At the moment, World Animal Net (WAN) is busy preparing to attend the United Nations Environment Assembly 3 (UNEA 3), which takes place in Nairobi, Kenya from 4-6 December. This year’s UNEA, which is the biennial event convened by UN Environment, is themed “Towards a Pollution-Free Planet” and brings together environmental ministers from member states around the world to find consensus on actions to globally solve the issue of pollution. In addition, this forum is a great opportunity for animal advocates to raise the issue of industrial animal agriculture, which is a major contributor to pollution of air, soil, and water, as well as being one of the major drivers of climate change.
The first week of October was an eventful one—on Monday I had a knee operation, and thankfully it went well. A planned public transit strike was called off, and so on Thursday, the 5th and Friday, the 6th I attended the Compassion in World Farming (CIWF) Conference on Extinction and Livestock, which was held at the Queen Elizabeth II Conference Centre in London. It was worth the hobble to London, and the indignity of looking aged … leaning on a walking stick!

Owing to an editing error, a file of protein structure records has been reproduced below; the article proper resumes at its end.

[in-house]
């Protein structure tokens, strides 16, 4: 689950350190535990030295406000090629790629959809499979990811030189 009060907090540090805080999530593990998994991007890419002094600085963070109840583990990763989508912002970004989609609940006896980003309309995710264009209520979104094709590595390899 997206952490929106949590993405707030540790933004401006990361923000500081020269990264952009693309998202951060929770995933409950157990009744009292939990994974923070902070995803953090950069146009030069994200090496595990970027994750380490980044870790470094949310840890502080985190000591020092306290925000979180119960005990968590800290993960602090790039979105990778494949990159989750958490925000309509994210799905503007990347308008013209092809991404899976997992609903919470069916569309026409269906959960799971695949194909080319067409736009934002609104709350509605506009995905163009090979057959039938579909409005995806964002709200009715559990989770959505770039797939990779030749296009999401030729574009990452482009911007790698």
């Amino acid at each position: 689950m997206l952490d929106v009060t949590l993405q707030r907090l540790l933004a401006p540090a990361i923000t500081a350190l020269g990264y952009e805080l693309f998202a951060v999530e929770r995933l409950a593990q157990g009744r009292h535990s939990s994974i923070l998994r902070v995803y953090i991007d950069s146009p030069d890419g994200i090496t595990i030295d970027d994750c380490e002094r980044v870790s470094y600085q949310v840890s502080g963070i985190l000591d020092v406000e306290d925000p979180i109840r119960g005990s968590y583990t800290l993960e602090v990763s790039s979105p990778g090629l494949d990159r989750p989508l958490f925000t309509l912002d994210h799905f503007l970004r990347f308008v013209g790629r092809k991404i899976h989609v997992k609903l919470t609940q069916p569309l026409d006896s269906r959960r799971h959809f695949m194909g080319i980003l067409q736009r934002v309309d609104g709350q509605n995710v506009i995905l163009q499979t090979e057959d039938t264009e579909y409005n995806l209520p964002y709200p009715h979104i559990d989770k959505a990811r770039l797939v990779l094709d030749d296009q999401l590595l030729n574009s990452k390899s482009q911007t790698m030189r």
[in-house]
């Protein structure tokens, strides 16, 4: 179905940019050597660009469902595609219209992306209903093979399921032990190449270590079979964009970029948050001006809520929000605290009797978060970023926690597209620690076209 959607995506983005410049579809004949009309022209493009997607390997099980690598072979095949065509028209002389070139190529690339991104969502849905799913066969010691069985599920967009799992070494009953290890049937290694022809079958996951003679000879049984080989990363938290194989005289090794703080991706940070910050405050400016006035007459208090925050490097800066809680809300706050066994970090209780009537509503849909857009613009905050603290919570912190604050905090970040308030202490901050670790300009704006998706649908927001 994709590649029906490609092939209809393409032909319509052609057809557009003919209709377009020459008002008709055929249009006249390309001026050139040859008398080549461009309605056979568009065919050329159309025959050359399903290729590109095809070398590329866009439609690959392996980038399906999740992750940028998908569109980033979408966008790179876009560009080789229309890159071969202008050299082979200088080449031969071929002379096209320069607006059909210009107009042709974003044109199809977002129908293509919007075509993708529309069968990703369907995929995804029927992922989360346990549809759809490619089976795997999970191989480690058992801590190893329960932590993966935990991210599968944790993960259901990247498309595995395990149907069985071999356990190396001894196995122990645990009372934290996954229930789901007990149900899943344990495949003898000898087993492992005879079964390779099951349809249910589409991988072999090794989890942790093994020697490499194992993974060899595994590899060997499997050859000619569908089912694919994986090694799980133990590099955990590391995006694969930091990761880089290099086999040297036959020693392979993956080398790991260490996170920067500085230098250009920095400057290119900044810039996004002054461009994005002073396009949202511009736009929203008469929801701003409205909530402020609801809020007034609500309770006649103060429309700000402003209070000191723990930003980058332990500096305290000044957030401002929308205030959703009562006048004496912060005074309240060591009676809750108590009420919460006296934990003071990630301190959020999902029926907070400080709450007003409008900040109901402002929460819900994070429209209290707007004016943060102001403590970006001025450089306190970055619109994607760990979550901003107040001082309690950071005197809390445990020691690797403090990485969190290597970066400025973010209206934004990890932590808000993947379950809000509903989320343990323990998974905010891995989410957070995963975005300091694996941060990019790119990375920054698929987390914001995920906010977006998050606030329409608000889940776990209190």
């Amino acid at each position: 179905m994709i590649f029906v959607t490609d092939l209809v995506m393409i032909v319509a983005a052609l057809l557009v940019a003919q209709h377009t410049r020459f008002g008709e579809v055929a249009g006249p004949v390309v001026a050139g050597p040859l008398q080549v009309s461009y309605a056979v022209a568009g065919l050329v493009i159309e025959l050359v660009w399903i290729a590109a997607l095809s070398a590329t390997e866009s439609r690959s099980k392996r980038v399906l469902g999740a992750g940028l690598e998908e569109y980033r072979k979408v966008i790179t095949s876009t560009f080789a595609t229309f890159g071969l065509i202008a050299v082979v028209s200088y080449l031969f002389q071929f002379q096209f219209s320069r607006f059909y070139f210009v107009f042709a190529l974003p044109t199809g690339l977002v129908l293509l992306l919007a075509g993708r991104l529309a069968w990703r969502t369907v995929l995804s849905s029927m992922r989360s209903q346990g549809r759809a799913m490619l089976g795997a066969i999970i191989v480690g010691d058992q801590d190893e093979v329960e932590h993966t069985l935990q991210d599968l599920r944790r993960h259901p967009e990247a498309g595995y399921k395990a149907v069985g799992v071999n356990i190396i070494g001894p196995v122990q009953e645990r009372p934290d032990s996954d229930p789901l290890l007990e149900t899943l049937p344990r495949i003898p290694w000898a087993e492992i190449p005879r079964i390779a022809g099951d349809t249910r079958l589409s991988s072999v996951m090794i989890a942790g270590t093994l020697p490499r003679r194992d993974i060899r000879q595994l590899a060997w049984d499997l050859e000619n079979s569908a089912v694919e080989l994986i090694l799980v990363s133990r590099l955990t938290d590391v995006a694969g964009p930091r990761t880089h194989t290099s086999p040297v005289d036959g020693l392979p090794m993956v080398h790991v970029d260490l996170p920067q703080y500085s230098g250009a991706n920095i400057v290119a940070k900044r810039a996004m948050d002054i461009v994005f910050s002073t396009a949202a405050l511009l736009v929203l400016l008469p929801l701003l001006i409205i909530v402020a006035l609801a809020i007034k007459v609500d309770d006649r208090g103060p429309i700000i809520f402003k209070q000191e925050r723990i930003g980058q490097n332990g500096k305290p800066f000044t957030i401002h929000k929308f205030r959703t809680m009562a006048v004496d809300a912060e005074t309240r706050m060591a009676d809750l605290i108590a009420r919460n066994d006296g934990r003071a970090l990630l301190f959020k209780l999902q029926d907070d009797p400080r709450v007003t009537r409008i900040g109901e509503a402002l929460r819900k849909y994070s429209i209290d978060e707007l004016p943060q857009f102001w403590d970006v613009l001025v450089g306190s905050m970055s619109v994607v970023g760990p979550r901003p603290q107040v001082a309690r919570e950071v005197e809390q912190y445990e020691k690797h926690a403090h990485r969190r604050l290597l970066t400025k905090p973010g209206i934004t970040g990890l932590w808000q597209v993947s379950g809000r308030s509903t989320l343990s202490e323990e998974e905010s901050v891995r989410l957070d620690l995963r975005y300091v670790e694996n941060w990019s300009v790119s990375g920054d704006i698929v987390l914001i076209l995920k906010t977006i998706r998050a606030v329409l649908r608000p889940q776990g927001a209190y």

The first time I became aware of the many ways in which the development of industrial animal agriculture was harming humans, animals and the environment in ‘developing’ countries was back in 1999-2000, when I worked with fellow researchers Sari Varpama and WAN’s Wim de Kok on a major project for Compassion in World Farming (CIWF), funded by the International Fund for Animal Welfare (IFAW). This culminated in a set of research reports entitled “The Livestock Revolution: Development or Destruction”, which included in-depth research into the detrimental impacts of industrial livestock development in ‘developing’ countries and findings from in-country investigations in Brazil, Thailand, India, South Africa and China.
The WAN blog allows us to share our expertise in the fields of policy, science, communications, management, and more in a manner that animal protection organizations can easily incorporate into their everyday work for animals. The blog also provides the opportunity to highlight important work of individual organizations and campaigns, and allows researchers, experts, and others outside of WAN to provide useful information to the animal protection community.